The Evolution of Digital Camera

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The Influence of Prior Industry Affiliation on Framing in Nascent Industries: The Evolution of Digital Cameras Mary J. Benner Mary Tripsas

Working Paper
11-007

Copyright © 2010 by Mary J. Benner and Mary Tripsas Working papers are in draft form. This working paper is distributed for purposes of comment and discussion only. It may not be reproduced without permission of the copyright holder. Copies of working papers are available from the author.

The Influence of Prior Industry Affiliation on Framing in Nascent Industries: The Evolution of Digital Cameras

Mary J. Benner Department of Strategic Management and Organization 3-422 Carlson School of Management University of Minnesota 321-19th Avenue South Minneapolis, MN 55455 (612) 626-6660 mbenner@umn.edu

Mary Tripsas Harvard Business School 219 Rock Center, Soldiers Field Road Boston, MA 02163 (617) 495-8407 mtripsas@hbs.edu   November, 2010 Forthcoming, Strategic Management Journal  

The authors are listed alphabetically and contributed equally. The authors would like to thank Yaichi Aoshima, Juan Alcacer, Carliss Baldwin, Connie Helfat, Rebecca Henderson, Sarah Kaplan, Andrew King, Dan Levinthal, Cynthia Montgomery, Jan Rivkin, Lori Rosenkopf, Willy Shih, Harbir Singh, Bill Simpson, and Mike Tushman, members of the Harvard Business School Entrepreneurial Management and Technology and Operations Management units, and seminar participants from the Consortium on Cooperation and Competitiveness, Hitotsubachi University, Stanford SIEPR, the University of Michigan Ross School of Business, IESE, the University of Wisconsin at Madison, and the University of California at Irvine for their helpful comments. We would also like to thank Hagar Doitel, Margot Hollick, Tal Levy, Avanti Paranjpye, Jim Perry, and Victoria Song for research assistance.  

The Influence of Prior Industry Affiliation on Framing in Nascent Industries: The Evolution of Digital Cameras

Abstract

New industries sparked by technological change are characterized by high uncertainty. In this paper we explore how a firm's conceptualization of products in this context, as reflected by product feature choices, is influenced by prior industry affiliation. We study digital cameras introduced from 1991-2006 by firms from three prior industries. We hypothesize and find first, that prior industry experience shapes a set of shared beliefs resulting in similar and concurrent firm behavior, second, that firms notice and imitate the behaviors of firms from the same prior industry, and third, that as firms gain experience with particular features, the influence of prior industry decreases. This study extends previous research on firm entry into new domains by examining heterogeneity in firms' framing and feature-level entry choices.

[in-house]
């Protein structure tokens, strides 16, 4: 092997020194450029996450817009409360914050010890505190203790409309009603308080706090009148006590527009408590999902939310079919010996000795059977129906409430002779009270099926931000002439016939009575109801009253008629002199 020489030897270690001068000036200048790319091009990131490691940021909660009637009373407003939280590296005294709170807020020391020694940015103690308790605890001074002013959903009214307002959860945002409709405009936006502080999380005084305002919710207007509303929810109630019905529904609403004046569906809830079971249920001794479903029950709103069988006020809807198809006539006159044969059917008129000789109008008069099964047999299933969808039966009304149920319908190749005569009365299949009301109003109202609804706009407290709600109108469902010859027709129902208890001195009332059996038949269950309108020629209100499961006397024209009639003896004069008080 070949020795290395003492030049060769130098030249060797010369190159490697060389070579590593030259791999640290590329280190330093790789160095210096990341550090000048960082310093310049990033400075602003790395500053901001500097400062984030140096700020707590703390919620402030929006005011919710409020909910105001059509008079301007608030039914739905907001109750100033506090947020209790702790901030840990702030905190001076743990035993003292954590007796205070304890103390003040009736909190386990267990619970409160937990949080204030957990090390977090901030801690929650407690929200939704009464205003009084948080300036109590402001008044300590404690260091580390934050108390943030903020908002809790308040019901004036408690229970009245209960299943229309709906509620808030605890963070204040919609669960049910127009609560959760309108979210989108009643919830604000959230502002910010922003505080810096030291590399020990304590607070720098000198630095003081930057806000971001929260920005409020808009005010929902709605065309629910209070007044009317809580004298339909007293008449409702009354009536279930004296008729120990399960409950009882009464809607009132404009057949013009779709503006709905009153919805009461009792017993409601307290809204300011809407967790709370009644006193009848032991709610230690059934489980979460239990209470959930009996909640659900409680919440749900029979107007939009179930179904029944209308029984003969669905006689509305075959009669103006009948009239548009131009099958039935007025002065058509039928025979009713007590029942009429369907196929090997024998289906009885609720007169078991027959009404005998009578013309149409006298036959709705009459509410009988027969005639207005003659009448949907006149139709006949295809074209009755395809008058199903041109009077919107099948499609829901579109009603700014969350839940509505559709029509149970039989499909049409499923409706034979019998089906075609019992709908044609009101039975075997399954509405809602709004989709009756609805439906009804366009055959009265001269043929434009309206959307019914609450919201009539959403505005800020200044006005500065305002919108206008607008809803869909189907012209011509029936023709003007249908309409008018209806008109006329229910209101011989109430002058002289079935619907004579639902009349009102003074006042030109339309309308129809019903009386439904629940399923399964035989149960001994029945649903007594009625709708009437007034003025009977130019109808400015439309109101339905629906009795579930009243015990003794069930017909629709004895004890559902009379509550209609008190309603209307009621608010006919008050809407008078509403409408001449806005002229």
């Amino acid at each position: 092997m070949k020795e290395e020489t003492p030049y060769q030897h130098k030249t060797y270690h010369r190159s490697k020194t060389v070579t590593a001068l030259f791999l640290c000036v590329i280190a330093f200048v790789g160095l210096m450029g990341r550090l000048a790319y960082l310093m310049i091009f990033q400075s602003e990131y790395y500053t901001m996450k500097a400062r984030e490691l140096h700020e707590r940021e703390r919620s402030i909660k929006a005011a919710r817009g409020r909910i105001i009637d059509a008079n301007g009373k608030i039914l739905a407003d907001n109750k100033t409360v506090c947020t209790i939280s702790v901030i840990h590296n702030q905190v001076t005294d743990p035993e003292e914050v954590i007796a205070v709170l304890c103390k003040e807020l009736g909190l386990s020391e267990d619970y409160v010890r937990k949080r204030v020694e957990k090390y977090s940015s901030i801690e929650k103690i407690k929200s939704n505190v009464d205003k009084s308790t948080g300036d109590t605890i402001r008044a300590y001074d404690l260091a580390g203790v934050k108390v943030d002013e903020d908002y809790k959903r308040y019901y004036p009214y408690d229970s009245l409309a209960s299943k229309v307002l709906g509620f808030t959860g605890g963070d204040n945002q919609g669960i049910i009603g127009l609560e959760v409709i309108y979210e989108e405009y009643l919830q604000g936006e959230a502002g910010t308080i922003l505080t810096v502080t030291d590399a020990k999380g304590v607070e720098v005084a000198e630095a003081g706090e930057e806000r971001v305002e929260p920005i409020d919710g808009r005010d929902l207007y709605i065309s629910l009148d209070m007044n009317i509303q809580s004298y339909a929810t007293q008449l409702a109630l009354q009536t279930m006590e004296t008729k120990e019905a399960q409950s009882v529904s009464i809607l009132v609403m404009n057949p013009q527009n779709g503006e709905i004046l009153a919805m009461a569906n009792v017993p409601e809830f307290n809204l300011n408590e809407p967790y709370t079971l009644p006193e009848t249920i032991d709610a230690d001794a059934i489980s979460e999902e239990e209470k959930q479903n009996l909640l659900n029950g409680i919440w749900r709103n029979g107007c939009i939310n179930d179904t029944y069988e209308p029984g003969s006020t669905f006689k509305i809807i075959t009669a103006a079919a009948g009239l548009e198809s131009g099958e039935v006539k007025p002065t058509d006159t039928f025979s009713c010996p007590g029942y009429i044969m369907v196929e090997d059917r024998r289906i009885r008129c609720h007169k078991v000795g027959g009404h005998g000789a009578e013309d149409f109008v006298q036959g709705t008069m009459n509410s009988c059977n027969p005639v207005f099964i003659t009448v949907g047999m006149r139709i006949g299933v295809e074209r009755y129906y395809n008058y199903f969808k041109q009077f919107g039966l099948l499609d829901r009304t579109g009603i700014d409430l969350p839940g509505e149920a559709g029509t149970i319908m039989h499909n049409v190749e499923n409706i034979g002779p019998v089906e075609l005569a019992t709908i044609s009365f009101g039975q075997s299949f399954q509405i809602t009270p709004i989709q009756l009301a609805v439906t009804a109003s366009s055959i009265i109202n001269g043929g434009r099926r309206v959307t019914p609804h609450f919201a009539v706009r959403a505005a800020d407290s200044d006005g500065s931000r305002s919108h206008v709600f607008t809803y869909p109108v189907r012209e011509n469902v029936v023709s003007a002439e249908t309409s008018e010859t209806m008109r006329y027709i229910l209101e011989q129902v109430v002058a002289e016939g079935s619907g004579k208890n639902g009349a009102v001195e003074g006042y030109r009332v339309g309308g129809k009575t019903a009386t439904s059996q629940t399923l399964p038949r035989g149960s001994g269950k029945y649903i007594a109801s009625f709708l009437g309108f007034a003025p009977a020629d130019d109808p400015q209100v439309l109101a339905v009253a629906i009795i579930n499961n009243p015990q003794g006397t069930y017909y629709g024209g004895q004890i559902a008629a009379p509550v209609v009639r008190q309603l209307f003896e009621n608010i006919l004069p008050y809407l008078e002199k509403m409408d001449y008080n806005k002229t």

Keywords: Technological change; Innovation; Industry evolution; Dominant designs, Managerial beliefs; Digital photography

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Introduction Firms entering a nascent product market face a context characterized by tremendous ambiguity and uncertainty, particularly when the new market is sparked by radical technological change. Potential customers have little or no experience with products, and their preferences are therefore unformed and unarticulated. Even basic assumptions about what the product is and how it should be used are subject to debate. Similarly, from a technological perspective, uncertainty exists about the rate of performance improvement of the new technology, how components of a technological system will interact, and whether different technological variants will work at all. Market and technological uncertainty are often compounded by competitive uncertainty as firms grapple with shifting industry boundaries and the convergence of firms from previously distinct domains. During this period of turbulence, firms experiment with alternative product configurations, functions, and technologies, with competing alternatives converging, in many cases, on what...
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